NASA’s Dawn spacecraft will make history on Friday, March 6, when it becomes the first man-made object to orbit a dwarf planet named Ceres. It is located in the asteroid belt between Mars and Jupiter, almost 500 million kilometers from Earth. Among other objectives, Dawn will try to examine two mysterious bright white spots detected on the planet’s surface. VOA’s George Putic has more.
Video

Video Young Muslims Radicalized Online

Young Muslims are being radicalized ‘in their bedrooms’ through direct contact with Islamic State or ISIL fighters via the Internet, according to terror experts. There are growing concerns that authorities and Internet providers are not doing enough to counter online extremism - which analysts say is spread by a prolific network of online supporters around the world. Henry Ridgwell reports from London.
Video

Video African Americans Recall 1960's Fight For Voting Rights

U.S. President Barack Obama and thousands of people will gather in the small southern U.S. city of Selma, Alabama, Saturday, March 7th to commemorate the 50th anniversary of a historic voting rights march that became known as “Bloody Sunday." VOA’s Chris Simkins traveled to Alabama and introduces us to some of the foot soldiers of the voting rights struggles of the 1960’s.
Video

Video Positive Messaging Transforms Ethiopia's Image

Ethiopia was once known for famine and droughts. Now, headlines more often point to its fast-growing economy and its emergence as a regional peacemaker. How has Addis Ababa changed the narrative? VOA's Marthe van der Wolf reports.
Video

Video Cyber War Rages Between Iran, US

A newly published report indicates Iran and the United States have increased their cyber attacks on each other, even as their top diplomats are working toward an agreement to guarantee Iran does not develop a nuclear weapon and to free Iran from international sanctions. The development is part of a growing global trend. VOA’s Al Pessin reports from London.
Video

Video Answers Elude Families of MH370 Passengers

For the families on board Malaysia Airlines flight MH370, an airline official’s statement nearly one year ago that the plane had lost contact with air traffic control at 2:40 AM is the only thing that remains confirmed. William Ide reports.
Video

Video Land Disputes Arise Amid Uganda Oil Boom

Ugandan police say there has been a sharp increase in land disputes, with 10 new cases being reported each day. The claims come amid an oil boom as investors appear to be cashing in by selling parcels of land to multiple buyers. Meanwhile, the people who have been living on the land for decades are chased away, sometimes with a heavy hand. VOA's Serginho Roosblad reports.
Video

Video In Russia, Many Doubt Opposition Leader's Killer Will Be Found

The funeral has been held in Moscow for Boris Nemtsov, the opposition leader who was assassinated late Friday just meters from the Kremlin. Nemtsov joins a growing list of outspoken critics of Russia under the leadership of President Vladimir Putin who are believed to have been murdered for their work. VOA’s Daniel Schearf reports from Moscow.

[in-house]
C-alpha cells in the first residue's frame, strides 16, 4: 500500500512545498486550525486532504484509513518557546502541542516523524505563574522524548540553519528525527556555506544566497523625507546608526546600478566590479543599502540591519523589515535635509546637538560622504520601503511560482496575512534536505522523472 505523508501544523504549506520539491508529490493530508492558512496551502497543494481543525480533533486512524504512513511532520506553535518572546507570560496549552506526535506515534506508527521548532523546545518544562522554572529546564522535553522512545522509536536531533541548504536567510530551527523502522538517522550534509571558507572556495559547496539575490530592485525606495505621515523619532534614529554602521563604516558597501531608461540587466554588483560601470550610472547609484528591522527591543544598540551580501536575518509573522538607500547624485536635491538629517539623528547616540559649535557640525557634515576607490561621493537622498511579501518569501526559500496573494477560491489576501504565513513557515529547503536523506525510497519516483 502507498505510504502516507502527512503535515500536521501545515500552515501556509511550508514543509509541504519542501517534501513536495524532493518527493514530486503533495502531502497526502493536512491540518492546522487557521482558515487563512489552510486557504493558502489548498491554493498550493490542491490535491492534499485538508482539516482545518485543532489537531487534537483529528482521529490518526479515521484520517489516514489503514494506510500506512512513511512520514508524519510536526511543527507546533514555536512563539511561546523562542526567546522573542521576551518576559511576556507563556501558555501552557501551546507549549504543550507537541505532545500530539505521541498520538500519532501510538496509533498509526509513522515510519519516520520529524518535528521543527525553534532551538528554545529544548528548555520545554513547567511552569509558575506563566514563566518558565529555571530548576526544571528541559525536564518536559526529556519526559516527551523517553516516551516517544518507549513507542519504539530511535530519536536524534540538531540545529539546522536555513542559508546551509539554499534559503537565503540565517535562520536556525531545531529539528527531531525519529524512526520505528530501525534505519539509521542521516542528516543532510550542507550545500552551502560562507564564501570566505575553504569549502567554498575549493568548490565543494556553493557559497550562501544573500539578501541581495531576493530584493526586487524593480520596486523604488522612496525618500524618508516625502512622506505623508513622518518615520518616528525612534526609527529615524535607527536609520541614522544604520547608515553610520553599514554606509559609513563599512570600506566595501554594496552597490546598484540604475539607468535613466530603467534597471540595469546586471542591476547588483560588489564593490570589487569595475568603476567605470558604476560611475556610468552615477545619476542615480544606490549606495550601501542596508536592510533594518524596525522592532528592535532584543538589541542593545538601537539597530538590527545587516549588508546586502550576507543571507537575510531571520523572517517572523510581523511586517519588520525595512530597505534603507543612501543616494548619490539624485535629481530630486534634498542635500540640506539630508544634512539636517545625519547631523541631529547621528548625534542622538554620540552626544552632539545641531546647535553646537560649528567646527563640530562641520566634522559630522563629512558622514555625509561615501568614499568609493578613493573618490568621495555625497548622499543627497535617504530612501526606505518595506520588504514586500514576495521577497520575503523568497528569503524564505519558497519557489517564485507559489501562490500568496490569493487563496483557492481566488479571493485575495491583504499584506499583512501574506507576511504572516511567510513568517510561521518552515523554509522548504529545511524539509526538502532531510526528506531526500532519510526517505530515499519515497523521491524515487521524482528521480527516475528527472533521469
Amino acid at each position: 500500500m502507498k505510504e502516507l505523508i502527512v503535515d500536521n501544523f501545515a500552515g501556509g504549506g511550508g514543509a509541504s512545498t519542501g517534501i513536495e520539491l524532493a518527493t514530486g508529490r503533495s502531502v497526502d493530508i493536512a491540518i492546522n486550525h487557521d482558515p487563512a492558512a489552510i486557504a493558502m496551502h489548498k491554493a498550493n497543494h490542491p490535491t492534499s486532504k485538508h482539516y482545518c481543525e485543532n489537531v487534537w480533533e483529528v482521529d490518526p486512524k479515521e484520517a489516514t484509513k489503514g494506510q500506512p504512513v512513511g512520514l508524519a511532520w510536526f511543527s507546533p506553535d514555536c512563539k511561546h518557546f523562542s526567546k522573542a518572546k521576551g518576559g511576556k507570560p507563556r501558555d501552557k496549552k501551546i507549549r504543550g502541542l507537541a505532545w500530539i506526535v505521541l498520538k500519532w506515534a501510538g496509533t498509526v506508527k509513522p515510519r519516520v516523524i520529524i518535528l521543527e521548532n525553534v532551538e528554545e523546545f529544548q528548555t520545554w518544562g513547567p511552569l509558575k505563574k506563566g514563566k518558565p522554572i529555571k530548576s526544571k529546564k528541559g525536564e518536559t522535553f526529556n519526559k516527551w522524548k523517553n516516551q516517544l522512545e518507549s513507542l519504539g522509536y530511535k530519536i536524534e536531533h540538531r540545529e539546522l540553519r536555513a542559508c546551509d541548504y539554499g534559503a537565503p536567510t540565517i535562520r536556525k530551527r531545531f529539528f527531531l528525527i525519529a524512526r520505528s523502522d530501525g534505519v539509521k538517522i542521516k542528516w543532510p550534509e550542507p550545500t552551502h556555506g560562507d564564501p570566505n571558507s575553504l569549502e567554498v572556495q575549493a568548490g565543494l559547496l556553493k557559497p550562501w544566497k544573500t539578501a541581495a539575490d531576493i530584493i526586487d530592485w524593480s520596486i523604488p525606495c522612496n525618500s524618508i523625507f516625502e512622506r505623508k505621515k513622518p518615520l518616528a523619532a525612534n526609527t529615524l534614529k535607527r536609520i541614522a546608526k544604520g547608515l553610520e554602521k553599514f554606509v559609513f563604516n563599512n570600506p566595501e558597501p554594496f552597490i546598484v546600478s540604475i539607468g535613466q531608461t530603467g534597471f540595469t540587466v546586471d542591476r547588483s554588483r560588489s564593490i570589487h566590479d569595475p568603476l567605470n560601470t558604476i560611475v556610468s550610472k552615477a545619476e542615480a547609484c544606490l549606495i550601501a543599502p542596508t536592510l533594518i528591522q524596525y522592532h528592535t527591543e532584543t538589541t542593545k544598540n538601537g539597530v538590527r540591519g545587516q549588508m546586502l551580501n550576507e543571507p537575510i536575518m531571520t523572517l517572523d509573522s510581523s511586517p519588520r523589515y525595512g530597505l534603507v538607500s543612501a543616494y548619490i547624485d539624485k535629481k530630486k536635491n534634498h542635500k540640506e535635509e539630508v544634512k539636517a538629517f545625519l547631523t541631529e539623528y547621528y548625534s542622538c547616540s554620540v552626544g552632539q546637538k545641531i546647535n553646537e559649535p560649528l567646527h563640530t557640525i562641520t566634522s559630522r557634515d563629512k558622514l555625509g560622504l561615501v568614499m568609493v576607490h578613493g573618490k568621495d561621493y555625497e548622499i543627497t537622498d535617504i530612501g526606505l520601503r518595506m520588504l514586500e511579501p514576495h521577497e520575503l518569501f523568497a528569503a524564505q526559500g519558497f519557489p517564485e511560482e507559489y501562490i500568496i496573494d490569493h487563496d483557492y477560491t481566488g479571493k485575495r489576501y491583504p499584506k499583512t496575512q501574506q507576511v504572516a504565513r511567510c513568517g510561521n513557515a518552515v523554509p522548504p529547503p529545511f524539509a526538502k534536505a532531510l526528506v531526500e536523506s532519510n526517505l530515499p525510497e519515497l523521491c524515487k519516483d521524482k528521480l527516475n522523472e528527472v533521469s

Video

Video Simulated Astronauts Get Taste of Mars, in Hawaii

For generations, people have dreamed of traveling to Mars to explore Earth's closest planetary neighbor. VOA's Mike O'Sullivan reports that while space agencies like NASA are planning manned missions to the planet, some volunteers in Hawaii are learning how humans will cope with months in isolation on a Mars base.
Video

Video Destruction of Iraq Artifacts Shocks Archaeologists

The city of Mosul was once one of the most culturally rich and religiously diverse cities in Iraq. That tradition is under attack by members of the Islamic State who have made Mosul their capital city. The Mosul Museum is the latest target of the group’s campaign of terror and destruction, and is of grave concern to archaeologists around the world. VOA’s Kane Farabaugh reports.
Video

Video Smartphones May Help in Diagnosing HIV

Diagnosing infections such as HIV requires expensive clinical tests, making the procedure too costly for many poor patients or those living in remote areas. But a new technology called lab-on-a-chip may make the tests more accessible to many. VOA’s George Putic reports.
Video

Video Afghan Refugees Complain of Harassment in Pakistan

Afghan officials have expressed concern over reports of a crackdown on Afghan refugees in Pakistan following the Peshawar school attack in December. Reports of mass arrests and police harassment coupled with fear of an uncertain future are making life difficult for a population that fled its homeland to escape war. VOA’s Ayesha Tanzeem reports from Islamabad.

All About America

Circumventing Censorship

An Internet Primer for Healthy Web Habits

As surveillance and censoring technologies advance, so, too, do new tools for your computer or mobile device that help protect your privacy and break through Internet censorship.
More